Extreme heat events requires climate adaptation and building resilience
We hope you have adapted to the heatwaves this summer in Melbourne. The change in the frequency, duration and intensity of Extreme heat events has been shown to be clearly linked to climate change and human carbon pollution.
It was gratifying to see the heat health threat has been amplified during recent emergency services briefings such as on Tuesday 12 January.
This clearly needed to happen as heat stress and heat related mortality is a substantial issue that has been poorly adressed in the past.
Heat related deaths greatly outnumber any other natural disaster, including bushfires. (See Coates, L. et al 2014)
The issue is also a bit tricky as the danger period for heat related deaths often overlaps and is concurrent with major bushfire threats. In the past the bushfire threat has been addressed but with little or no communication on the concurrent heat health impact. It is clear both issues need to be handled and communicated to the public at the same time.
Climate Action Moreland wrote to the Minister for Health and Minister for Emergency Services in May 2015 highlighting the heat health problem, issues in communicating the threats and surge capacity issues. We recieved responses to our letters, although we were not completely happy with the answers. (see below)
It was gratifying to see on Tuesday 12 January Paul Holman from Ambulance Victoria, along with Emergency Services Commissioner Craig Lapsley, elevating the heat health risk to respect the heat to the same level as the bushfire risk.
This needed to happen.
Perhaps our letters in May 2015 to the relevant Ministers stimulated a more forthright response. We’d like to think so.
We are all going to need to change social behaviours to accommodate the increasing temperatures and extreme heat events with global warming.
There is so much inertia in the climate system that mitigation of carbon pollution alone will not solve the problem. We need to work also on substantial adaptation. Some of that will be upgrading buildings, increasing the availability of shade and water. Increasing resilience of infrastructure such as the electricity and transport systems for higher heat tolerances.
We also need to increase our social resilience: to change some of our social processes, expectations and individual behaviour to adapt to extreme heat.
For more background information on climate change and extreme heat events in Melbourne, see Climate change and heatwaves in Melbourne – a Review, published in February 2015.
Moreland Council on heat events and moderating urban heat island
Climate Action Moreland was active in supporting Moreland Council heatwave response strategy in 2014. Council has also committed in September 2014 to increasing tree canopy to combat Urban Heat island Effect in Moreland.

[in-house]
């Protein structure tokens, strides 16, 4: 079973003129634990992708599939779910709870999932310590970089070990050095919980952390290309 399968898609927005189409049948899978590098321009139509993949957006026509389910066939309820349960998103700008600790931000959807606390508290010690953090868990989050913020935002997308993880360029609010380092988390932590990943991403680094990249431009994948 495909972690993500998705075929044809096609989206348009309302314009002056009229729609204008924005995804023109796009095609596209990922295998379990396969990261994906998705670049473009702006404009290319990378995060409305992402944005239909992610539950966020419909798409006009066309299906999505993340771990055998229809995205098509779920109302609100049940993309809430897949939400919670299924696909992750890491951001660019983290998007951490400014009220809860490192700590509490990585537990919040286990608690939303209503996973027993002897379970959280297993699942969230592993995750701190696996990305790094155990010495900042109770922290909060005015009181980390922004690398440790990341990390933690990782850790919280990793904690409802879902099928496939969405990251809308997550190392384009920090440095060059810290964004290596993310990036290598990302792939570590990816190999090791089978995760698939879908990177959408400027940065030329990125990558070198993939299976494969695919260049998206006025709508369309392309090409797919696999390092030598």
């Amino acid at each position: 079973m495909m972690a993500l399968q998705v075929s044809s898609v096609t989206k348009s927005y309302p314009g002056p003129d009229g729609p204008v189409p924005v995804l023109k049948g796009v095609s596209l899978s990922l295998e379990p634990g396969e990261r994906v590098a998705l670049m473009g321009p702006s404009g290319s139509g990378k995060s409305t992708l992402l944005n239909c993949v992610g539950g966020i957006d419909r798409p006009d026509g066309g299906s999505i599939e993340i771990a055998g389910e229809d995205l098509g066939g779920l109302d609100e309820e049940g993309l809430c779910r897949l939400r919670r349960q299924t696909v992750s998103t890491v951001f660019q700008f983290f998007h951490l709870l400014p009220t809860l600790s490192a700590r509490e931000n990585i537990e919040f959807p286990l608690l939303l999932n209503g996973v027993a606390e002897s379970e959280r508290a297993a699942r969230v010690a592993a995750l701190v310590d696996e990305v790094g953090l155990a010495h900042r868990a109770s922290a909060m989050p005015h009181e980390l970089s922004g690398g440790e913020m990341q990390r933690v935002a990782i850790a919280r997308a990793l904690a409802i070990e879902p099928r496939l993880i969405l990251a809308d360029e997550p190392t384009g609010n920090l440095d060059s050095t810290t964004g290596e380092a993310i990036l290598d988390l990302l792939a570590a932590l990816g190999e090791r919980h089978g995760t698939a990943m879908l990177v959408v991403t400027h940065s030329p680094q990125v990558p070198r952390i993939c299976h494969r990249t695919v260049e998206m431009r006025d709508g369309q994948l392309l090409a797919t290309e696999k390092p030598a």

These are positive steps from our local Government, but will need monitoring and tweaking to ensure good outcomes. I have particularly heard complaints of inappropriate plantings of too many small native bushes rather than enough native or exotic trees which will provide essential canopy shade in the future.
State Heat Health Alert needs reviewing
Climate Action Moreland has also looked at Victoria’s Heat Health Alert System and current research into statistical threshold points for heat related morbidity (illness) and mortality. We believe the most recent research shows the current trigger temperatures for heat health alerts are set a little too high and need to be reviewed to take into account the latest scientific and health statistics research.
Research by Loughnan et al (2013) shows the statistical threshold point in Melbourne for increase in mortality of 3-13 per cent is at a daily average (Tmean) of 28C.
Currently the trigger point for a health heat alert for the Central region, including Melbourne, is a daily average temperature (Tmean) of 30C.
Whether a review process happens into the Heat Health Alert is currently an opaque process.
See our letters to the two relevant State Government Ministers and their responses:
Letter to Minister for Emergency Services Jane Garrett – 14 May 2015
Response from Minister for Emergency Services Jane Garrett – 25 June 2015
Letter to Minister for Health Jill Hennessy – 14 May 2015
Response from Minister for Health Jill Hennessy – 25 August 2015
Coates, L., Katharine Haynesa, James O’Briena, John McAneneya, Felipe Dimer de Oliveiraa, (2014) Exploring 167 years of vulnerability: An examination of extreme heat events in Australia 1844–2010. Environmental Science and Policy. Volume 42, October 2014, Pages 33–44 Full Paper
Loughnan, M.E., Tapper, NJ, Phan, T, Lynch, K, McInnes, JA (2013), A spatial vulnerability analysis of urban populations during extreme heat events in Australian capital cities, National Climate Change Adaptation Research Facility, Gold Coast, 128 pp. (Full Paper)